Hell no, she won't go
to leave Chicago
We can count on one hand the number of high-end fashion shows that happen in Chicago every season. Sure, there's Marshall Field's glitzy Glamorama, with schmoozing celebrities and models strutting in big-time collections. And there's the Gen Art Fresh Faces in Fashion event, a jam-packed, alcohol-fueled extravaganza that introduces local designers to the city's hip fashion-forward crowd.
But the sad truth is this: Most Chicago designers head off to New York the second they sell their first piece of clothing—and they take with them any hope of Chicago ever hosting a world-class local fashion show—the kind where the work of a sole nail-biting designer is on display.
Yet, as Chicago becomes more of a presence on the national radar, the flock-to-the-coasts trend may be ending—and local designer Allie Adams is leading the stay-in-Chicago posse.
On Thursday 21 at Reserve in the West Loop, Adams, the 27-year-old designer behind the supergirly Doris Ruth collection, will introduce her fall 2005 line to an invite-only crowd of fashion writers, magazine editors and local boutique owners. And even if Vogue editor Anna Wintour sits in the front row and asks her to move east, Adams is in Chicago for the long-haul.
"I adore Chicago," she says. "I love the Midwestern sensibility that reminds me of my hometown, and I love the nooks and crannies that remind me of New York. It's the perfect balance."
Growing up in Minnesota, Adams knew fashion was in her future. She started designing her own intricately beaded figure-skating costumes when she was eight years old, and got her first subscription to Vogue in elementary school. She later created her own apparel and textile design major at the University of Minnesota at Minneapolis/St. Paul. Her inspiration? Her grandmother, Doris, whose name she borrowed for the collection.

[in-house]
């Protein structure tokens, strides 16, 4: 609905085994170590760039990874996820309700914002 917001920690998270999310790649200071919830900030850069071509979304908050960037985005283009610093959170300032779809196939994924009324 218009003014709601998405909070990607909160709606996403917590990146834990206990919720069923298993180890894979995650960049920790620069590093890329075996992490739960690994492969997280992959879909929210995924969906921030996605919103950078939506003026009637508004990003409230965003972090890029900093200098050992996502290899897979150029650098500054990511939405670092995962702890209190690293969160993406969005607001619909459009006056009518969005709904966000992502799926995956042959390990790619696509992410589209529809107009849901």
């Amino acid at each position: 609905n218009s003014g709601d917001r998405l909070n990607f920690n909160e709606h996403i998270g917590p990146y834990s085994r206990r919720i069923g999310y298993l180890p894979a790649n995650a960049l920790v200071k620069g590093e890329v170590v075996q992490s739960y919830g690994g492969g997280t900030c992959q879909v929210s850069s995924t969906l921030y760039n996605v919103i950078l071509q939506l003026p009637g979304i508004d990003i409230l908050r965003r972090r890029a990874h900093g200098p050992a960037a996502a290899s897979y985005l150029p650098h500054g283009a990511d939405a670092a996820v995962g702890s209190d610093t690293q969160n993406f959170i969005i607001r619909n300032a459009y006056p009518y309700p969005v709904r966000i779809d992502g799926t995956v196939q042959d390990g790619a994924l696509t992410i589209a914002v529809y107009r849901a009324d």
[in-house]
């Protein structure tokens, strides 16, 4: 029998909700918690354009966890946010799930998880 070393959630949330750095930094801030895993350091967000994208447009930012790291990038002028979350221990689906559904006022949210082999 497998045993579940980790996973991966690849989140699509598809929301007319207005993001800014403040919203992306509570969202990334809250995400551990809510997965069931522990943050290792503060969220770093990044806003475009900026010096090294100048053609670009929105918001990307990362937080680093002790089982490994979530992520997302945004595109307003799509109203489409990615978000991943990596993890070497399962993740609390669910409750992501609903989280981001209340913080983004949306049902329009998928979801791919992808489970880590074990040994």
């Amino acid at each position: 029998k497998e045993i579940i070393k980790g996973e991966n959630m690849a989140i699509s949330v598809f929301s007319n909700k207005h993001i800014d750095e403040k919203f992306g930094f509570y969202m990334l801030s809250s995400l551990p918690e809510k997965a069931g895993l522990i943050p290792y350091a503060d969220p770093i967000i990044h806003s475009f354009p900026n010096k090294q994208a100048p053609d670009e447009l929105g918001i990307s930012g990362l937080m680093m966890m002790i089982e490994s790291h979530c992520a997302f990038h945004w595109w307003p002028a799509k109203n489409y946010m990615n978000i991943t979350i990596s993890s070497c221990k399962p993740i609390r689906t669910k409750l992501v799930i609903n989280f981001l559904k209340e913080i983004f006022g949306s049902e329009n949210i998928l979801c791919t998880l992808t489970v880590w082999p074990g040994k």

After moving to Chicago in 2001, Adams began designing in her tiny Roscoe Village apartment. "I started hitting vintage stores and stocking up on printed scarves, skirts, pieces of jewelry—all the items I played dress-up with," she says.
She set up shop in her dining room and literally began designing pieces right on her own body, "cutting skirts apart to make tops, stitching scarves to make skirts..." Adams recalls. Since then, her designs have been featured in Lucky, Redbook, The New York Times and even Women's Wear Daily, the bible of the fashion industry. And it doesn't hurt that celebrities like Carmen Electra have been photographed wearing her creations. Recently, the stylist from Desperate Housewives asked Adams to send some clothes for Eva Longoria.
But for now she's just looking forward to introducing her fall "Valley of the Dolls" collection to Chicago. In the past, she's used bright hues like pink, yellow and turquoise on her cocktail dresses and sexy shirts. But this time she's going for a more regal vibe with deep colors like royal blue, emerald and gold, along with lots of lace, rhinestones and shimmer chiffon.
"It's definitely my most sophisticated line so far."—Korey Karnes
Doris Ruth is sold at Red Head Boutique, 3450 N Southport Ave between Roscoe St and Cornelia Ave (773-325-9898).